Planet Gore

Running, Bare

Tom Nelson recently asked, in response to this amusing episode of alarmist clumsiness: Why is it that one side — only one side, mind you — in this discussion harasses or tries to intimidate the other, demands the other side not be allowed to speak, that they voluntarily disown their own arguments or risk  being shouted down, shut down, censored, or chased out of their jobs if they insist on expressing inconvenient thoughts?


After detailing the alarmists’ behavior, I ask the same question in Red Hot Lies. They sneer at every anecdote of intimidation, obstruction, censorship and the like as simply anecdotal, imagined, or the rantings of an anonymous heretic — the obvious need or perceived need, as the individual case may be, for anonymity also being unique for only one side, which I also cover in detail in RHL. Yet is it not queer that the alarmists cannot offer similar examples?


Oh, sure, they emit facially absurd howls about the “muzzling” of James Hansen, despite the fact that their hero actually has given more than a thousand interviews, more than anyone else in the field by a wide margin. Then there’s the case of Steven Running of Montana, whom the alarmists regularly cite — though his case is not an example of censorship, either. Running was never censored, shouted down, harassed, bullied, or any such thing. Instead, parents of school children called for both sides to be heard when Running was scheduled to present a Gore-style alarmist show to a captive audience of kids, on official class-time.


Running’s fable appears yet again in this sad piece that says nothing about the issue of global warming but an awful lot about the individuals involved in the drama — the author and his subject, both of whom strike me as rather typical examples of the global warming enthusiast.


For example, the subject and author both appear eager for attention: journalists have learned that catastrophism gets much better placement than rationality, and scientists such as this one come off as even desperate in their pursuit of approval and admiration. And Running does appear enamored of grandiose treatment: earlier reportage of this sort — he has, oddly, been featured in similar media treatment before — went so far as to profile him as a winner of the Nobel Peace Prize.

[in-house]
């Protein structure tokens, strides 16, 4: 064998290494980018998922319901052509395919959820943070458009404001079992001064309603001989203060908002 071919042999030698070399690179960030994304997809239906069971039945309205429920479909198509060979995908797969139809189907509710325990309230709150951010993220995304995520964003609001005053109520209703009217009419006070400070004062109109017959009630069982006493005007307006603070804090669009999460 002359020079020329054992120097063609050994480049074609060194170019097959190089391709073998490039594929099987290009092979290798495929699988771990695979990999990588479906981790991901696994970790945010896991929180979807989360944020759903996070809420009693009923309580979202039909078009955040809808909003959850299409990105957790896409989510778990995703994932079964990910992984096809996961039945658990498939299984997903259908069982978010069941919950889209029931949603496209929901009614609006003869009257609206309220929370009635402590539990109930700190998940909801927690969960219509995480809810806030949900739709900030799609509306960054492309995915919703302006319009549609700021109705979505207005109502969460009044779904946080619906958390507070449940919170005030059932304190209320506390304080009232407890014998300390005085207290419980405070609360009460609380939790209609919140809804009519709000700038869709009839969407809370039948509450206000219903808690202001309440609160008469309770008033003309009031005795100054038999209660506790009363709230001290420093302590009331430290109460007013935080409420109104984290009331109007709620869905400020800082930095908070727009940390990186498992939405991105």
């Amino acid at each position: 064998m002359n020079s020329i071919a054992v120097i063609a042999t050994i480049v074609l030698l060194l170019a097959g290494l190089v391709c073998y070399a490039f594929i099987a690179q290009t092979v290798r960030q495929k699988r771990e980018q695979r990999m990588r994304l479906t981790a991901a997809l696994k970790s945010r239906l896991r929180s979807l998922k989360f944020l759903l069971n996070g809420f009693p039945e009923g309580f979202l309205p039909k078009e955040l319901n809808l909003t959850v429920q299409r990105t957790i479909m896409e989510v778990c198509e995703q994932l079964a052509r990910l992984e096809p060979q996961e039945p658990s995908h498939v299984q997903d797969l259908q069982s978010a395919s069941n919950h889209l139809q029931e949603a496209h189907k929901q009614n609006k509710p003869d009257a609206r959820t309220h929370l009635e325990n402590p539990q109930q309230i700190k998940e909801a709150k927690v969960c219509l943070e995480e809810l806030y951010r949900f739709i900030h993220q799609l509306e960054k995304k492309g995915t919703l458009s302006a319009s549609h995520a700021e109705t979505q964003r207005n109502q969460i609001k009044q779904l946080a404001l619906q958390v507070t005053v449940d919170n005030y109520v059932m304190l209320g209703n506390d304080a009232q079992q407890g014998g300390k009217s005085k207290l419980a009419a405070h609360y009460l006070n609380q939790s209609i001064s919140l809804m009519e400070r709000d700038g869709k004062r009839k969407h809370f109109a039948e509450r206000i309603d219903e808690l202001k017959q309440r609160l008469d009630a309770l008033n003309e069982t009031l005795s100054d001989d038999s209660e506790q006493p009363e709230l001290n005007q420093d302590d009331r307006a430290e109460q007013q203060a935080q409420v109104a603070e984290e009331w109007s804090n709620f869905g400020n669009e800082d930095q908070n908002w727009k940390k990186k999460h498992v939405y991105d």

There is no reason for the confusion engendered by such hype. The 2008 Nobel was awarded in two equal parts to Al Gore and the IPCC, an “intergovernmental” organization headquartered in Geneva. Neither Running nor any climate scientists received any such award, though they are strangely addicted to implying that they were. As I have noted, pay attention when people stretch the little things for what that might mean about the bigger-ticket items.


The reporter and/or Running also failed to accurately describe his supposed censorship. In truth, he gave his evening talk as scheduled for the willing public, but faced the horrors of a call for balance in presentations to captive students in the classroom. Balance, of course, is something the alarmists serially reject. So, speaking about stretching the facts, someone has yet again materially “spun” the incident to avoid confronting the nasty little trait of the global warming industry: to the alarmists, debate is intolerable (and, history suggests, not a good idea for their side); to the journalist, “balance is bias.”


It is quite possible that Dr. Running is simply the easiest individual to contact, for papers ranging from the Missoulian to the Herald Tribune, making this simply a parallel example of the media falling back on a usual suspect list for their infrequent “but, not everyone agrees” line. Or this pattern of gaining media attention for a rather distorted tale could be the product of something else.


Regardless, read this and reflect on the sad testimony it offers both to the scientists and journalists pushing global warming alarmism.


The Latest